In Fifth Third Bancorp v. Dudenhoeffer, the U.S. Supreme Court unanimously held that there is no presumption of prudence for fiduciaries of an employee stock ownership plan (ESOP) who invest in employer securities. The case alters what was believed to be a well-established rule for ESOP fiduciaries. Depending on how courts interpret and apply Dudenhoeffer and without a presumption of prudence, it will almost certainly be more difficult for ESOP fiduciaries to prevail against claims that an investment in employer securities was imprudent.
Dudenhoeffer eliminates the so-called “Moench presumption” that for years has been the law regarding the investment of plan assets in employer stock. In Moench v. Robertson, the Third Circuit determined that the decision of ESOP fiduciaries to invest plan assets in employer stock was entitled to a presumption that the fiduciaries had acted consistently with the requirements of the Employee Retirement Income Security Act of 1974 (ERISA). The Third Circuit reasoned that, when a fiduciary is instructed by the terms of a written plan document to invest in employer securities, the fiduciary’s decision to do so should be entitled to a presumption of prudence and reviewed using the deferential abuse of discretion standard. The Moench presumption was widely adopted in varying forms among the federal courts of appeals.
The plan sponsor in Dudenhoeffer, Fifth Third Bancorp (Fifth Third), maintains a defined contribution plan that permits participant-directed investments in a number of funds, including an ESOP fund invested primarily in Fifth Third stock. Fifth Third’s plan required that matching contributions were always initially invested in the ESOP fund. After the price of Fifth Third stock fell by 74%, the plaintiffs in Dudenhoeffer sued Fifth Third claiming that the fiduciaries violated the ERISA duties of loyalty and prudence by purchasing and maintaining investments in Fifth Third stock that was overvalued and excessively risky based on both public and nonpublic information. Both the District Court for the Southern District of Ohio and the Court of Appeals for the Sixth Circuit applied the Moench presumption in reviewing the plan fiduciaries’ actions, although at differing procedural stages of litigation.
Duty of Prudence
In reviewing the case, the Supreme Court limited its review to the duty of prudence. It held that ESOP fiduciaries are not entitled to any special presumption of prudence. Rather, they are subject to the same duty of prudence that applies to ERISA fiduciaries in general, except that they need not diversify the ESOP assets. The Court noted that the duty of prudence trumps the terms of a plan document, such as the instruction to invest in employer stock that is present in all ESOPs, which must state that they are designed to invest primarily in employer securities. Even though the Court removed the presumption of prudence, it provided some guidance on what a plaintiff must to do establish a claim. To state a claim for breach of the duty of prudence, a complaint must plausibly allege an alternative and legal action that the defendant could have taken and that a prudent fiduciary in the same circumstances would not have viewed as more likely to harm the fund than to help it.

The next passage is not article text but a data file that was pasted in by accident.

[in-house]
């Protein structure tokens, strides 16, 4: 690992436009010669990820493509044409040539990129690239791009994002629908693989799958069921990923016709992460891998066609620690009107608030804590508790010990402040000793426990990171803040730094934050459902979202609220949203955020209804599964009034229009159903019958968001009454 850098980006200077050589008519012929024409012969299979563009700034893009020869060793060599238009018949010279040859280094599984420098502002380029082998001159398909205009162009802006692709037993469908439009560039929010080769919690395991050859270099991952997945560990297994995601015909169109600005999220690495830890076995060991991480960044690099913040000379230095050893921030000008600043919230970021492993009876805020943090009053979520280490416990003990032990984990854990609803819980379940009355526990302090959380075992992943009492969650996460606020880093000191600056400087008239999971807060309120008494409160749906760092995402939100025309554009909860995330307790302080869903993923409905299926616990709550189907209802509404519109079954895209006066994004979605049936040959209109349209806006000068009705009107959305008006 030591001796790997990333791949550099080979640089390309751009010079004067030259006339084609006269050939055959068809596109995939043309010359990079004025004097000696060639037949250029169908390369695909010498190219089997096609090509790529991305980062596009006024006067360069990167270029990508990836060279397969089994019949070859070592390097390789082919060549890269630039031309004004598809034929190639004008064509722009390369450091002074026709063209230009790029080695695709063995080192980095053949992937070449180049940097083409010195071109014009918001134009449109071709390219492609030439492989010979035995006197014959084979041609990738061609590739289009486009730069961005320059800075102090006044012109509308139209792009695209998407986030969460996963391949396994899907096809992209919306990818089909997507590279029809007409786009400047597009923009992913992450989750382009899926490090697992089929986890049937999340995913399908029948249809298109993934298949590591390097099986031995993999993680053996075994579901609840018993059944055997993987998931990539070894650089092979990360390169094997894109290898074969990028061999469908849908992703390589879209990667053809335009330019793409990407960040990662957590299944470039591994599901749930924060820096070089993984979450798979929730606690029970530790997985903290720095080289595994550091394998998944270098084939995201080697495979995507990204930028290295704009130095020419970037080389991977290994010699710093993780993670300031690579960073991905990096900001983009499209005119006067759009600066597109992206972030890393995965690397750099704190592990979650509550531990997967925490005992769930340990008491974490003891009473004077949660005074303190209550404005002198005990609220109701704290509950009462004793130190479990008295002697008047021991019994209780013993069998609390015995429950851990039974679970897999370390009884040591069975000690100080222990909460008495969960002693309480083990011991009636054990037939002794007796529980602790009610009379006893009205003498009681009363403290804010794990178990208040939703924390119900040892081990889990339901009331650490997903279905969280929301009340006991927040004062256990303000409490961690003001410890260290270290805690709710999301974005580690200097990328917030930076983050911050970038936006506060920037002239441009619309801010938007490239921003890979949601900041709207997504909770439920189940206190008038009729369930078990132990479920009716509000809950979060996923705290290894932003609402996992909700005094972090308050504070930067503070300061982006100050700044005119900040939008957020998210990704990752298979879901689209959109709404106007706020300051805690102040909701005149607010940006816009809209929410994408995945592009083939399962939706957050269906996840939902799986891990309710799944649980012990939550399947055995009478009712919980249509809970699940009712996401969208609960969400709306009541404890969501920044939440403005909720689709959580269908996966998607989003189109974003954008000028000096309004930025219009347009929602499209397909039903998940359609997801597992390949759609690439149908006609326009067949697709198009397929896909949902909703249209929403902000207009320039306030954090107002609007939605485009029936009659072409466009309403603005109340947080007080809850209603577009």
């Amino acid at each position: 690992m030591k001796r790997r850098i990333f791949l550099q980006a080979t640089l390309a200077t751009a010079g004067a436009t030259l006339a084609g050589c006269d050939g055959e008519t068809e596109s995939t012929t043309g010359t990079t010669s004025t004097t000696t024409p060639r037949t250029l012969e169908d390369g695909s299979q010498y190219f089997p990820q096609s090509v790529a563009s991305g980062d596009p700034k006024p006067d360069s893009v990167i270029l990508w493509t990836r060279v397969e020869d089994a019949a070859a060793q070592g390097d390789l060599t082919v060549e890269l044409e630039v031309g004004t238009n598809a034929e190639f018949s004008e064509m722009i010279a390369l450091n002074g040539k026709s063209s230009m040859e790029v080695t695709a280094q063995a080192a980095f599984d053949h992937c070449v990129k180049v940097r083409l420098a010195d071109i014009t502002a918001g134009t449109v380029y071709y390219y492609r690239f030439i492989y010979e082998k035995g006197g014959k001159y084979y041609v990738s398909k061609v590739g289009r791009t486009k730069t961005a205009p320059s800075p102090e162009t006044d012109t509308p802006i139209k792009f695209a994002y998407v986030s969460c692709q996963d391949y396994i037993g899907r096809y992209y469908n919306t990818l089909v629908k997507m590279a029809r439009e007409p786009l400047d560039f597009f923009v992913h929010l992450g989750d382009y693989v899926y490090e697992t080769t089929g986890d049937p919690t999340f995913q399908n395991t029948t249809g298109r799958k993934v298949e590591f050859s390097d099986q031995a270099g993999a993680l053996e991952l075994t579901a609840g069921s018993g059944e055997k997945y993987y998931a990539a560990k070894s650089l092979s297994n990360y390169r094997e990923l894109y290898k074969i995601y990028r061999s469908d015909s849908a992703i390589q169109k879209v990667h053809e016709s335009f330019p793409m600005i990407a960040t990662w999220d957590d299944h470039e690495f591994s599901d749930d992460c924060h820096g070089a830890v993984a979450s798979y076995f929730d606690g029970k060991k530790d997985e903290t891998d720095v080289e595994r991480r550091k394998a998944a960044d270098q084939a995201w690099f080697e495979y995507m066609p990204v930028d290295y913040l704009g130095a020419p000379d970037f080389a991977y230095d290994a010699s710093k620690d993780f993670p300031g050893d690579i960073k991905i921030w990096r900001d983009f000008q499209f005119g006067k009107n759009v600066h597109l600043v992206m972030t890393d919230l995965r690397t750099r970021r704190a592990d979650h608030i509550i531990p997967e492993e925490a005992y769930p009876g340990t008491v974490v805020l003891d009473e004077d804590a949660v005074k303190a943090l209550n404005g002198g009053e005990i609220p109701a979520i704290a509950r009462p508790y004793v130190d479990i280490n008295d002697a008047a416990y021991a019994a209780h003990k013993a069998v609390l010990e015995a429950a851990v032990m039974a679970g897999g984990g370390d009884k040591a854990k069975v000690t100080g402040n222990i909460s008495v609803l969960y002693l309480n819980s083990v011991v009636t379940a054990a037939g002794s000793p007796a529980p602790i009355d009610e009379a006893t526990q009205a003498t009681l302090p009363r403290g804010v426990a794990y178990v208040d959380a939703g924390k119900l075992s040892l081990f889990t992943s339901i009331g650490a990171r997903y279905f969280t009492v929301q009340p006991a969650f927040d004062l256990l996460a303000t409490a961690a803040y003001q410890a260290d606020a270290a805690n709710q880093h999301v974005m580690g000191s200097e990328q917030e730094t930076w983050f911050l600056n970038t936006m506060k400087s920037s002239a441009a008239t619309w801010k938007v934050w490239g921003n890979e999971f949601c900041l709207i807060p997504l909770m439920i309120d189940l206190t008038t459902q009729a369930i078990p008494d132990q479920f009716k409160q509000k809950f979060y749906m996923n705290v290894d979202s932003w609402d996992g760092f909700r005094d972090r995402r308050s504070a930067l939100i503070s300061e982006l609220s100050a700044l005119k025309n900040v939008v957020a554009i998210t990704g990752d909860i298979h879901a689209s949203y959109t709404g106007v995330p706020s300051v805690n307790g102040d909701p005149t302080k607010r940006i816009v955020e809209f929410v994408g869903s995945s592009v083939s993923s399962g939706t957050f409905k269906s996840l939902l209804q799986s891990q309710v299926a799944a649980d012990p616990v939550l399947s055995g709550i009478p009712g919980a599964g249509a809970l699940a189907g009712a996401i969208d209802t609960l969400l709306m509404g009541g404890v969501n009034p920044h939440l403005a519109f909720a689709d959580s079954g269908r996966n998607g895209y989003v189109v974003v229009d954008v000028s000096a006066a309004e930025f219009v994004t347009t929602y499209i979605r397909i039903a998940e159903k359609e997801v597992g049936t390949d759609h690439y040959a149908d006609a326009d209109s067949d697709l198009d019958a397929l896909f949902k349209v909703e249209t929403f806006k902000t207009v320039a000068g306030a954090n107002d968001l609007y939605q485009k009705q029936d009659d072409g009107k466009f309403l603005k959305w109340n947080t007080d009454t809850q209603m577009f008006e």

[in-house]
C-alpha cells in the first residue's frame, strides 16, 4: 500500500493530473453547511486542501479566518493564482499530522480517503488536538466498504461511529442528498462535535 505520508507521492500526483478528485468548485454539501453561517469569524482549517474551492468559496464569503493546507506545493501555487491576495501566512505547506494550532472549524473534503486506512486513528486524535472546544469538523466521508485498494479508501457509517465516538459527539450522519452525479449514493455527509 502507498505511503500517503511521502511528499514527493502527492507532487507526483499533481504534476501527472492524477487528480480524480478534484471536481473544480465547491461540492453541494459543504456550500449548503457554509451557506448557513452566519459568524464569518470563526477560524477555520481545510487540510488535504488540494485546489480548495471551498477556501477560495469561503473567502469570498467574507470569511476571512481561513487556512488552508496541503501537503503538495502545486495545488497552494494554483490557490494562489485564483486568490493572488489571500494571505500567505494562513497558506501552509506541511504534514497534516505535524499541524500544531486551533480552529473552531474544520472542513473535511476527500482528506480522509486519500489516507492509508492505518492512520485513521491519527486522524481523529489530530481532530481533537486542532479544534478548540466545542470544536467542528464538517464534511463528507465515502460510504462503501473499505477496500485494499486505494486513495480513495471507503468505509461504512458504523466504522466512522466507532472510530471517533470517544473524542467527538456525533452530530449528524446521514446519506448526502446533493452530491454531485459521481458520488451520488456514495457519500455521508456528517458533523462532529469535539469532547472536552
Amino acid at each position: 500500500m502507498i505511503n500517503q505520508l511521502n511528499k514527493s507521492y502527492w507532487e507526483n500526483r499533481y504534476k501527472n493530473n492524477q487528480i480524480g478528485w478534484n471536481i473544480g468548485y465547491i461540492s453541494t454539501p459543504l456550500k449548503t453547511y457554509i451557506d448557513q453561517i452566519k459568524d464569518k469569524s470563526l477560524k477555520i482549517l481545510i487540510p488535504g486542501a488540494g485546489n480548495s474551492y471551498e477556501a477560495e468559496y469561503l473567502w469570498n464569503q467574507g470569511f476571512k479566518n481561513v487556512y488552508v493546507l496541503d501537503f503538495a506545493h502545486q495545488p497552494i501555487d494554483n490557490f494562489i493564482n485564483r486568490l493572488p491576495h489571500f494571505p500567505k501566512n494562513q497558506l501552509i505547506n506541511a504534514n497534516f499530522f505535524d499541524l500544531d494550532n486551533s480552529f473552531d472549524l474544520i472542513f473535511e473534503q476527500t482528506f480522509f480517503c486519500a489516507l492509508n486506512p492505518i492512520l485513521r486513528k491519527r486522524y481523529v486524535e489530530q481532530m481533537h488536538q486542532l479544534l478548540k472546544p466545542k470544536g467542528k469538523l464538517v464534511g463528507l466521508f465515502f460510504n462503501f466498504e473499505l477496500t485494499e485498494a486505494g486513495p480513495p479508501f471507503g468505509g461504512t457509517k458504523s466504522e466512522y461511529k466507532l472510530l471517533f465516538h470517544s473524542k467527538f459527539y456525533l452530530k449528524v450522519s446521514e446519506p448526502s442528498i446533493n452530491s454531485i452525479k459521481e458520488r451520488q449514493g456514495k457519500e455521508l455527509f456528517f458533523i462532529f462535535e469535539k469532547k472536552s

Where stock is publicly traded, allegations that a fiduciary should have recognized on the basis of publicly available information that the market was overvaluing or undervaluing the stock are generally implausible and thus insufficient to state a claim. With respect to allegations on the basis of inside information, the Court clearly stated that a fiduciary cannot be found to have been imprudent for failing to buy or sell stock in violation of insider trading laws. Rather, a plaintiff must plausibly allege an alternative action that the defendant could have taken, that would have been consistent with securities laws, and that a prudent fiduciary in the same circumstances would not have viewed as more likely to harm the fund than to help it. Finally, the Court stated that lower courts should consider whether a plaintiff has plausibly alleged that a prudent fiduciary in the defendant’s position could not have concluded that stopping purchases might signal to the market that the fiduciary viewed the stock as a bad investment or that publicly disclosing negative, nonpublic information might cause a drop in the value of the stock already held by the fund.
Effect on ESOPs and Fiduciaries
While Dudenhoeffer eliminates the long-standing deferential standard previously afforded to ESOP fiduciaries, it does impose a fairly stringent pleading requirement. The full effect of the decision is not yet clear, particularly with respect to the investment in and holding of non-publicly traded employer securities. With the elimination of the Moench presumption, all ESOP fiduciaries now have less protection against claims of fiduciary breach than before; however, the fiduciaries of ESOPs with non-publicly traded stock may be especially exposed to claims that the continued holding of the stock in the ESOP is imprudent because such fiduciaries cannot rely on public exchanges to determine fair market value. As a result, there may be increased scrutiny of such plans. In recognition of this ruling, all ESOP fiduciaries should carefully document their procedural prudence in periodically reviewing plan investments in employer stock and decisions to make or retain such investments, including establishing or updating policies and procedures by which fiduciaries perform such reviews, perhaps in more detail and at more regular intervals that previously done. Such additional work will almost undoubtedly translate into additional expenses for the sponsors of ESOPs.